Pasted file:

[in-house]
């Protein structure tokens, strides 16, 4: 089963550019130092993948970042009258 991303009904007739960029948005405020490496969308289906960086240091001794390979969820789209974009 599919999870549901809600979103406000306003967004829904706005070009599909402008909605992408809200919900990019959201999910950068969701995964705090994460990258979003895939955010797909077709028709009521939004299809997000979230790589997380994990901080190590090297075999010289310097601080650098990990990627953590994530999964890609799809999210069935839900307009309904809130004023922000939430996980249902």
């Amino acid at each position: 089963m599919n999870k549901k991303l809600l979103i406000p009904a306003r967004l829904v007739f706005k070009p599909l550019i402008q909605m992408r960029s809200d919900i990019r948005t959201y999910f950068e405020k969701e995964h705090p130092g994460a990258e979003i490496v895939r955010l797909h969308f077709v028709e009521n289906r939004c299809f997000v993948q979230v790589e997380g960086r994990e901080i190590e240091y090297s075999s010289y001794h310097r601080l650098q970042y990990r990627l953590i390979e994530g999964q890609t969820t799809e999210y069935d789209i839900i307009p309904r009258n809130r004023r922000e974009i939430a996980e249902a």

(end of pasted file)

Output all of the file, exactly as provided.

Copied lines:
[in-house]
């Protein structure tokens, strides 16, 4: 089963550019130092993948970042009258 991303009904007739960029948005405020490496969308289906960086240091001794390979969820789209974009 599919999870549901809600979103406000306003967004829904706005070009599909402008909605992408809200919900990019959201999910950068969701995964705090994460990258979003895939955010797909077709028709009521939004299809997000979230790589997380994990901080190590090297075999010289310097601080650098990990990627953590994530999964890609799809999210069935839900307009309904809130004023922000939430996980249902």
């Amino acid at each position: 089963m599919n999870k549901k991303l809600l979103i406000p009904a306003r967004l829904v007739f706005k070009p599909l550019i402008q909605m992408r960029s809200d919900i990019r948005t959201y999910f950068e405020k969701e995964h705090p130092g994460a990258e979003i490496v895939r955010l797909h969308f077709v028709e009521n289906r939004c299809f997000v993948q979230v790589e997380g960086r994990e901080i190590e240091y090297s075999s010289y001794h310097r601080l650098q970042y990990r990627l953590i390979e994530g999964q890609t969820t799809e999210y069935d789209i839900i307009p309904r009258n809130r004023r922000e974009i939430a996980e249902a």